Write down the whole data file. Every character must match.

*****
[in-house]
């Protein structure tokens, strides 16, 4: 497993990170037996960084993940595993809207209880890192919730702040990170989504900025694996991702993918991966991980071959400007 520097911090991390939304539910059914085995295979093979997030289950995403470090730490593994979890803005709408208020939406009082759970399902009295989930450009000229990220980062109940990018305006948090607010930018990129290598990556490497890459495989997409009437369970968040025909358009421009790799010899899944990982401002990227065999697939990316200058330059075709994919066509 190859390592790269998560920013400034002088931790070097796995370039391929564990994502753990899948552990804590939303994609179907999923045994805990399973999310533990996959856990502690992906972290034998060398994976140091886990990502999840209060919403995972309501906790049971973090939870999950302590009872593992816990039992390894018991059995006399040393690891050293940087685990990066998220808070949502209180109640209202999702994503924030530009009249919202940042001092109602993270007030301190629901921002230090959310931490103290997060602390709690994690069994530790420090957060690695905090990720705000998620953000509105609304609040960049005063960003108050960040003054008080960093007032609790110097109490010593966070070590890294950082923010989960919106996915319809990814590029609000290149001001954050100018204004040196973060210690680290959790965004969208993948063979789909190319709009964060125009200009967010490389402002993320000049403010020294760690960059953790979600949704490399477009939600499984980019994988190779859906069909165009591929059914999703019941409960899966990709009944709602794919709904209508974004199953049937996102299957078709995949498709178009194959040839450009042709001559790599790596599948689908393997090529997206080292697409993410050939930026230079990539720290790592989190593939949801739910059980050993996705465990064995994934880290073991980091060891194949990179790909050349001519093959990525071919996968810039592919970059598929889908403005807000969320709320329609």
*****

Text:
[in-house]
């Protein structure tokens, strides 16, 4: 497993990170037996960084993940595993809207209880890192919730702040990170989504900025694996991702993918991966991980071959400007 520097911090991390939304539910059914085995295979093979997030289950995403470090730490593994979890803005709408208020939406009082759970399902009295989930450009000229990220980062109940990018305006948090607010930018990129290598990556490497890459495989997409009437369970968040025909358009421009790799010899899944990982401002990227065999697939990316200058330059075709994919066509 190859390592790269998560920013400034002088931790070097796995370039391929564990994502753990899948552990804590939303994609179907999923045994805990399973999310533990996959856990502690992906972290034998060398994976140091886990990502999840209060919403995972309501906790049971973090939870999950302590009872593992816990039992390894018991059995006399040393690891050293940087685990990066998220808070949502209180109640209202999702994503924030530009009249919202940042001092109602993270007030301190629901921002230090959310931490103290997060602390709690994690069994530790420090957060690695905090990720705000998620953000509105609304609040960049005063960003108050960040003054008080960093007032609790110097109490010593966070070590890294950082923010989960919106996915319809990814590029609000290149001001954050100018204004040196973060210690680290959790965004969208993948063979789909190319709009964060125009200009967010490389402002993320000049403010020294760690960059953790979600949704490399477009939600499984980019994988190779859906069909165009591929059914999703019941409960899966990709009944709602794919709904209508974004199953049937996102299957078709995949498709178009194959040839450009042709001559790599790596599948689908393997090529997206080292697409993410050939930026230079990539720290790592989190593939949801739910059980050993996705465990064995994934880290073991980091060891194949990179790909050349001519093959990525071919996968810039592919970059598929889908403005807000969320709320329609």